Report: Fire kills 9 people, injures 44 in southern Taiwan

KAOHSIUNG, Taiwan — At least 46 people were killed and another 41 injured after a fire broke out early Thursday in a run-down mixed commercial and residential building in the Taiwanese port city of Kaohsiung, officials said.

Neighborhood residents said the 13-story building was home to many poor, elderly and disabled people and it wasn’t clear how many of the 120 units were occupied.

Witnesses said they heard something that sounded like an explosion at about 3 a.m. when the blaze erupted in the building’s lower floors, which housed a closed movie theater, abandoned restaurants and karaoke clubs.

Tsai Hsiu-Chin, 70, had lived in the building for 15 years. After hearing someone scream “fire,” she said that she ran down the elevator and escaped with only her clothes.

“I didn’t bring anything. She said that she only cared about saving her life.

Across the street, Lin Chie-ying said she was awoken in her home by the sound of ambulances and fire trucks. She said, “I was afraid that our house would also burn.”

It took firefighters until after 7 a.m. to extinguish the blaze. It appeared that many of the higher floors were not directly damaged. The smoke from the fire was strong enough to cause serious injuries and death for the many people living around it.

Throughout Thursday, first responders pored through the wreckage and recovered dozens of bodies. Another 14 of 55 taken initially to the hospital were confirmed dead on arrival or shortly after.

The building’s age and piles of debris blocking access to many areas complicated search and rescue efforts, officials said, according to Taiwan’s Central News Agency.

Later in the day, the smell of smoke still lingered and the sound of shattering glass rang throughout the area. To remove the glass remaining from the window frames, construction workers used a crane and then waited for scaffolding to be put up to keep the area safe.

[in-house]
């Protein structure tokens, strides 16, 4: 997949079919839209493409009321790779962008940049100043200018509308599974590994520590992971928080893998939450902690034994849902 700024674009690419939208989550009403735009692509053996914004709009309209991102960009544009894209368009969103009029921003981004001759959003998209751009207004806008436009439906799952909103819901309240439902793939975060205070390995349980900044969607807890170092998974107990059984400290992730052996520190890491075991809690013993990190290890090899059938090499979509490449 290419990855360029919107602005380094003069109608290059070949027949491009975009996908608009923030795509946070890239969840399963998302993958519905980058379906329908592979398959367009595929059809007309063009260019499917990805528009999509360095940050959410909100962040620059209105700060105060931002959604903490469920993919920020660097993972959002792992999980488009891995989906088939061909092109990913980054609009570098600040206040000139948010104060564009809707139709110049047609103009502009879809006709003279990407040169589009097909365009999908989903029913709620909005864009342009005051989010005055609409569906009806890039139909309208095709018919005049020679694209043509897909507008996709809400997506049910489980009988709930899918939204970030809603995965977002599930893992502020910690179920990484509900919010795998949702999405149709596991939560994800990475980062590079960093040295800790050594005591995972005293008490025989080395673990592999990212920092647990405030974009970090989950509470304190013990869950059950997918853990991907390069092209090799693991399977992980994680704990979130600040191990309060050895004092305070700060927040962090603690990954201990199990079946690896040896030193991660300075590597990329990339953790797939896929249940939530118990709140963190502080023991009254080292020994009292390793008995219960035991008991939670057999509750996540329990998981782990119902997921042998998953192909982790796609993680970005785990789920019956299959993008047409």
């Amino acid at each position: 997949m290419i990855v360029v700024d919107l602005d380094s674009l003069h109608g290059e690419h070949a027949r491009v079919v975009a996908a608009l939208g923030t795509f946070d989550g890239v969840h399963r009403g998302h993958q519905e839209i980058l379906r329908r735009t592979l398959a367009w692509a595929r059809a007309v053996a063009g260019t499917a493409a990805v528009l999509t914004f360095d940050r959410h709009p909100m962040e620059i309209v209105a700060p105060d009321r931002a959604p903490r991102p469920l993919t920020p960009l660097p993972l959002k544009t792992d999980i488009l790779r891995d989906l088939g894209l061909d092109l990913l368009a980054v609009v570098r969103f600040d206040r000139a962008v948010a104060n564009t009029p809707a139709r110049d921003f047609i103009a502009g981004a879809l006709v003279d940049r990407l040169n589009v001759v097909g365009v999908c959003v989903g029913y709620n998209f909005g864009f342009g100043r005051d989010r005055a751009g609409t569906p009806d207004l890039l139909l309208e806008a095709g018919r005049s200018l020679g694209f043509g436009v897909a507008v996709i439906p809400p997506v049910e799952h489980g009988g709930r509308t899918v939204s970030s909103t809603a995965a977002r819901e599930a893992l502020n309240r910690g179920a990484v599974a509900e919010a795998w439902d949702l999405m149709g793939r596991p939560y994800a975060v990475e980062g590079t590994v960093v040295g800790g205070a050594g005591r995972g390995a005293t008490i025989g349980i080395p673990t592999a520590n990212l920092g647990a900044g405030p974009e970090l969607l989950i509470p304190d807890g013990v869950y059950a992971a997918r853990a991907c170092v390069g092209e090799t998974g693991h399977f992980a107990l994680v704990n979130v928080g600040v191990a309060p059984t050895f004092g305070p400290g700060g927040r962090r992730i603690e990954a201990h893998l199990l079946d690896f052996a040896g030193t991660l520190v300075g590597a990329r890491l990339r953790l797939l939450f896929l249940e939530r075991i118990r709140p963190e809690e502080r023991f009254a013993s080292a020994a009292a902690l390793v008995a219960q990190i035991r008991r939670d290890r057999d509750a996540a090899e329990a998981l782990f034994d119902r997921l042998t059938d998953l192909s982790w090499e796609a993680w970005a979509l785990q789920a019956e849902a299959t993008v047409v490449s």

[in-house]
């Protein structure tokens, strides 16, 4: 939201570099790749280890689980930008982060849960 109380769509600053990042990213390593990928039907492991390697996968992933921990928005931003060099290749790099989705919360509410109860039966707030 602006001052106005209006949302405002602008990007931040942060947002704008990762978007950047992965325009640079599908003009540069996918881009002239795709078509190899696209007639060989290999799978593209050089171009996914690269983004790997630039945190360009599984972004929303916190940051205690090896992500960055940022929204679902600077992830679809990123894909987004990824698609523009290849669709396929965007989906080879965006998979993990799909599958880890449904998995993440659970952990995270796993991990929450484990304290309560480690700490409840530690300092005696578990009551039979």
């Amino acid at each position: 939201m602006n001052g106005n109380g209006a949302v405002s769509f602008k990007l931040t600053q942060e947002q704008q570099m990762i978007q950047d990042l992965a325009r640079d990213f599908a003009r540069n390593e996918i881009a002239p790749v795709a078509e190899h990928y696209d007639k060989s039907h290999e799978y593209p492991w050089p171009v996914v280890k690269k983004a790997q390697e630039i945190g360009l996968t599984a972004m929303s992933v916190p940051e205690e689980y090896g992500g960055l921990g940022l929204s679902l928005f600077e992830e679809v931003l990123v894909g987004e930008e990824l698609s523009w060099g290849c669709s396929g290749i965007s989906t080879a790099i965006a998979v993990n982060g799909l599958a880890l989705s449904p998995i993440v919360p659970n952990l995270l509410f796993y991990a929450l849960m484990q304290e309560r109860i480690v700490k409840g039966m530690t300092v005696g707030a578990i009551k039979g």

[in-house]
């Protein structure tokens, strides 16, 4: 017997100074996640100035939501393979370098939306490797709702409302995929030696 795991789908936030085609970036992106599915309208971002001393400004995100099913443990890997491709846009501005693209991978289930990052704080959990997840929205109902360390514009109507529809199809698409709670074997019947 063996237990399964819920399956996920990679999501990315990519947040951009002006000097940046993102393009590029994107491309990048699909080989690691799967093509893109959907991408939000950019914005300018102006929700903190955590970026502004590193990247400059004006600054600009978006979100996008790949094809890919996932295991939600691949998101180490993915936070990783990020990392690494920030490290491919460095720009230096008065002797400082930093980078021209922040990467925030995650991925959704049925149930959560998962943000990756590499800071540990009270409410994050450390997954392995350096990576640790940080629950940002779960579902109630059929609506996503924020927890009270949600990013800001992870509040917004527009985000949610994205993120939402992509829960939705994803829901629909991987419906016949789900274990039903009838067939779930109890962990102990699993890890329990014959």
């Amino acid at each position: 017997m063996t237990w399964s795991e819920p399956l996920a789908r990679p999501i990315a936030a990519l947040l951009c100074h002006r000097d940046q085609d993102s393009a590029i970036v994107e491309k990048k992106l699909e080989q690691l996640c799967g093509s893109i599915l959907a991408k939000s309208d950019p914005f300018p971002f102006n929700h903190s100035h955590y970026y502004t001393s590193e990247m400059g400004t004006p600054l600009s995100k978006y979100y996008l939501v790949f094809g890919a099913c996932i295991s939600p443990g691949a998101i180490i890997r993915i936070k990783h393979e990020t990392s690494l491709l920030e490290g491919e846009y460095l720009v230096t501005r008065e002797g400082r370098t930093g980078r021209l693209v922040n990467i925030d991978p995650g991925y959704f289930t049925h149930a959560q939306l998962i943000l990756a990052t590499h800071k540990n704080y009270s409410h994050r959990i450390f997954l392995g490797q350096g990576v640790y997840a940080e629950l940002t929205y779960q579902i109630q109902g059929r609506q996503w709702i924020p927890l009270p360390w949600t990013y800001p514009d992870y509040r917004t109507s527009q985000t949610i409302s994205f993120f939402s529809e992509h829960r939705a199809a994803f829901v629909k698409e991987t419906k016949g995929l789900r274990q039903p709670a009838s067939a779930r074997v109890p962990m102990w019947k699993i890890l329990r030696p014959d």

Scattered crowds of people gathered across the street. On their scooters, curious onlookers walked by the scene and stopped to take in the destruction.

The decades-old apartment building is one of many in the Yancheng district, an older part of Kaohsiung, a city of some 2.8 million people in southwestern Taiwan.

“For the families and Yancheng, I feel incomparable pain and I blame myself deeply,” Mayor Chen Chi Mai said at a news conference, bowing in apology. “Here I want to express my deepest sorrow to all the wounded and those who died, as well as their families and all the residents.”

It appears the fire broke out on the ground floor but it was not immediately clear exactly where and the cause was still under investigation.

The United Daily News said that investigators were focusing on a first-floor tea shop where the fire had started, and police were looking into a resident who reportedly fought with his girlfriend earlier on Wednesday. According to the newspaper, they had not yet ruled out arson.

Fire extinguishers had been installed last month, but only three per floor because the residents could not afford to pay more, the United Daily News, a major newspaper, reported.

A 1995 fire at a nightclub in Taichung, Taiwan’s third-largest city, killed 64 people in the country’s deadliest such disaster in recent times.

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